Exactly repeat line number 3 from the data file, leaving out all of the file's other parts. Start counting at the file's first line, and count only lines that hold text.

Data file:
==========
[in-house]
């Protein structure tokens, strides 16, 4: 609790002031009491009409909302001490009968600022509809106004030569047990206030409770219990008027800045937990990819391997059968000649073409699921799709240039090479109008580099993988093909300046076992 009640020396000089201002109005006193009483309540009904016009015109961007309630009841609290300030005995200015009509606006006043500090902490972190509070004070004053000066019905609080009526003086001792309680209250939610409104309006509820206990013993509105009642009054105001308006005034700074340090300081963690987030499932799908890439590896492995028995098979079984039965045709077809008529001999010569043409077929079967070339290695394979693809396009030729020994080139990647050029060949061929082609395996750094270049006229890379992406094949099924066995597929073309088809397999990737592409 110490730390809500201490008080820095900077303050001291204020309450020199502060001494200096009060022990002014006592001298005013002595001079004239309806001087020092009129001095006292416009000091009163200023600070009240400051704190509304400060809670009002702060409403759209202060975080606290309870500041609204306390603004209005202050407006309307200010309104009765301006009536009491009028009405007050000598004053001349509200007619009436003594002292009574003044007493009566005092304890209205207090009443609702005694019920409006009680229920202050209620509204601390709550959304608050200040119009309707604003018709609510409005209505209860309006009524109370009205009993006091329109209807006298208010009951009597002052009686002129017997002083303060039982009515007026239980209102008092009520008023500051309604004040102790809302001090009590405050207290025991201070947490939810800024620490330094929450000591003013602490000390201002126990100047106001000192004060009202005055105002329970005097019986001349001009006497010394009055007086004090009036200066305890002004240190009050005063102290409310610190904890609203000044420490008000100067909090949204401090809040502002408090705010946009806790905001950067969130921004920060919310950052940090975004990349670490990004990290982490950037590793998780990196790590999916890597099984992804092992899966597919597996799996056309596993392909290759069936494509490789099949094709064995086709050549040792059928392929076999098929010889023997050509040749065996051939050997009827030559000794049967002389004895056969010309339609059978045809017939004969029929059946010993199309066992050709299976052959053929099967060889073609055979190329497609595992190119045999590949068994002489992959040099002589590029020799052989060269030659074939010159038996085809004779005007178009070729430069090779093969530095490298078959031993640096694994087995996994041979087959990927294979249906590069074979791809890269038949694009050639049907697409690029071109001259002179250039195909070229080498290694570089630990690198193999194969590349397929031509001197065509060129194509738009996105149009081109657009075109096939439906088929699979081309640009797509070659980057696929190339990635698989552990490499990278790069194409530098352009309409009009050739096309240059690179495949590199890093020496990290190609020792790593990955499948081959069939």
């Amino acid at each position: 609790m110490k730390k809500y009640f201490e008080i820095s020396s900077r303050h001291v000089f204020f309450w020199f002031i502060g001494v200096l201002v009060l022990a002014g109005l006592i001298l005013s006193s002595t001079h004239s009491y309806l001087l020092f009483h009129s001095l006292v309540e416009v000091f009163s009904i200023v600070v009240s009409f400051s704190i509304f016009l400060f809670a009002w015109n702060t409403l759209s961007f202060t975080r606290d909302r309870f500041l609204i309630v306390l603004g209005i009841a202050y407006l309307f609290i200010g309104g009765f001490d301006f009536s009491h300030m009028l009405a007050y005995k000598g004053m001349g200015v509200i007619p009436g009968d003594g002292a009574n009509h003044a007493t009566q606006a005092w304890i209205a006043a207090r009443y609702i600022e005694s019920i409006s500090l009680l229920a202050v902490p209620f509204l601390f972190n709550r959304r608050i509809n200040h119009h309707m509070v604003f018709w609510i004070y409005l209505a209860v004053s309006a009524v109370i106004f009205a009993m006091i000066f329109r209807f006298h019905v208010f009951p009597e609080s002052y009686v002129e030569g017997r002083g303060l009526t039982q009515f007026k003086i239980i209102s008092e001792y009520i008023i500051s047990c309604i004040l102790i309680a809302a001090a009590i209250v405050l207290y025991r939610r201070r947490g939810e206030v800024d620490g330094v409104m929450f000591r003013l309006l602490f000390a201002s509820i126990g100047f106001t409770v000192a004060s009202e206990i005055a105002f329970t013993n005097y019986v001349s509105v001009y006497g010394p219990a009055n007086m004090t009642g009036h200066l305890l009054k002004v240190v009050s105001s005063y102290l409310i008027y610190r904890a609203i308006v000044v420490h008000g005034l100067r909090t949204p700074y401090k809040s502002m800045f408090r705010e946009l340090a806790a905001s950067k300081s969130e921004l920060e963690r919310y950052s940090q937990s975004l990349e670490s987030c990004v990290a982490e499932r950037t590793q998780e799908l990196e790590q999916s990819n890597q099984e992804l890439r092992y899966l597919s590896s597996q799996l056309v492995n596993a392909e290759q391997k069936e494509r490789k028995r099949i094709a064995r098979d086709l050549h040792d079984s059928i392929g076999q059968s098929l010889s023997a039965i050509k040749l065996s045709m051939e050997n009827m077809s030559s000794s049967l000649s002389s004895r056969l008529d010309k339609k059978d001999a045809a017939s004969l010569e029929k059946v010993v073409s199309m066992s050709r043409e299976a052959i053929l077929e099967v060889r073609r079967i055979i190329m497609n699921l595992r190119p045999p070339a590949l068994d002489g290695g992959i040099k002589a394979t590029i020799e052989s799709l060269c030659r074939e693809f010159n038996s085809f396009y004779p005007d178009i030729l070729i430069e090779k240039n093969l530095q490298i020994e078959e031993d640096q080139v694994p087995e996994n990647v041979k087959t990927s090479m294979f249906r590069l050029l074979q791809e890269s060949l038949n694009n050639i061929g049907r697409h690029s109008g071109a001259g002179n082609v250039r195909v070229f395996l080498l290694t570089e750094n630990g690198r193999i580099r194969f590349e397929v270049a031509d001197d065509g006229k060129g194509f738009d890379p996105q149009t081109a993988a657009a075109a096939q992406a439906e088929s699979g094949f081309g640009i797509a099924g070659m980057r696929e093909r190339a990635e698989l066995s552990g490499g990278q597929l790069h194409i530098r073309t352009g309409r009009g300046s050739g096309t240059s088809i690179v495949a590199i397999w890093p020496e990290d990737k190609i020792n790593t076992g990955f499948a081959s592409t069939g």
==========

């Amino acid at each position: 609790m110490k730390k809500y009640f201490e008080i820095s020396s900077r303050h001291v000089f204020f309450w020199f002031i502060g001494v200096l201002v009060l022990a002014g109005l006592i001298l005013s006193s002595t001079h004239s009491y309806l001087l020092f009483h009129s001095l006292v309540e416009v000091f009163s009904i200023v600070v009240s009409f400051s704190i509304f016009l400060f809670a009002w015109n702060t409403l759209s961007f202060t975080r606290d909302r309870f500041l609204i309630v306390l603004g209005i009841a202050y407006l309307f609290i200010g309104g009765f001490d301006f009536s009491h300030m009028l009405a007050y005995k000598g004053m001349g200015v509200i007619p009436g009968d003594g002292a009574n009509h003044a007493t009566q606006a005092w304890i209205a006043a207090r009443y609702i600022e005694s019920i409006s500090l009680l229920a202050v902490p209620f509204l601390f972190n709550r959304r608050i509809n200040h119009h309707m509070v604003f018709w609510i004070y409005l209505a209860v004053s309006a009524v109370i106004f009205a009993m006091i000066f329109r209807f006298h019905v208010f009951p009597e609080s002052y009686v002129e030569g017997r002083g303060l009526t039982q009515f007026k003086i239980i209102s008092e001792y009520i008023i500051s047990c309604i004040l102790i309680a809302a001090a009590i209250v405050l207290y025991r939610r201070r947490g939810e206030v800024d620490g330094v409104m929450f000591r003013l309006l602490f000390a201002s509820i126990g100047f106001t409770v000192a004060s009202e206990i005055a105002f329970t013993n005097y019986v001349s509105v001009y006497g010394p219990a009055n007086m004090t009642g009036h200066l305890l009054k002004v240190v009050s105001s005063y102290l409310i008027y610190r904890a609203i308006v000044v420490h008000g005034l100067r909090t949204p700074y401090k809040s502002m800045f408090r705010e946009l340090a806790a905001s950067k300081s969130e921004l920060e963690r919310y950052s940090q937990s975004l990349e670490s987030c990004v990290a982490e499932r950037t590793q998780e799908l990196e790590q999916s990819n890597q099984e992804l890439r092992y899966l597919s590896s597996q799996l056309v492995n596993a392909e290759q391997k069936e494509r490789k028995r099949i094709a064995r098979d086709l050549h040792d079984s059928i392929g076999q059968s098929l010889s023997a039965i050509k040749l065996s045709m051939e050997n009827m077809s030559s000794s049967l000649s002389s004895r056969l008529d010309k339609k059978d001999a045809a017939s004969l010569e029929k059946v010993v073409s199309m066992s050709r043409e299976a052959i053929l077929e099967v060889r073609r079967i055979i190329m497609n699921l595992r190119p045999p070339a590949l068994d002489g290695g992959i040099k002589a394979t590029i020799e052989s799709l060269c030659r074939e693809f010159n038996s085809f396009y004779p005007d178009i030729l070729i430069e090779k240039n093969l530095q490298i020994e078959e031993d640096q080139v694994p087995e996994n990647v041979k087959t990927s090479m294979f249906r590069l050029l074979q791809e890269s060949l038949n694009n050639i061929g049907r697409h690029s109008g071109a001259g002179n082609v250039r195909v070229f395996l080498l290694t570089e750094n630990g690198r193999i580099r194969f590349e397929v270049a031509d001197d065509g006229k060129g194509f738009d890379p996105q149009t081109a993988a657009a075109a096939q992406a439906e088929s699979g094949f081309g640009i797509a099924g070659m980057r696929e093909r190339a990635e698989l066995s552990g490499g990278q597929l790069h194409i530098r073309t352009g309409r009009g300046s050739g096309t240059s088809i690179v495949a590199i397999w890093p020496e990290d990737k190609i020792n790593t076992g990955f499948a081959s592409t069939g």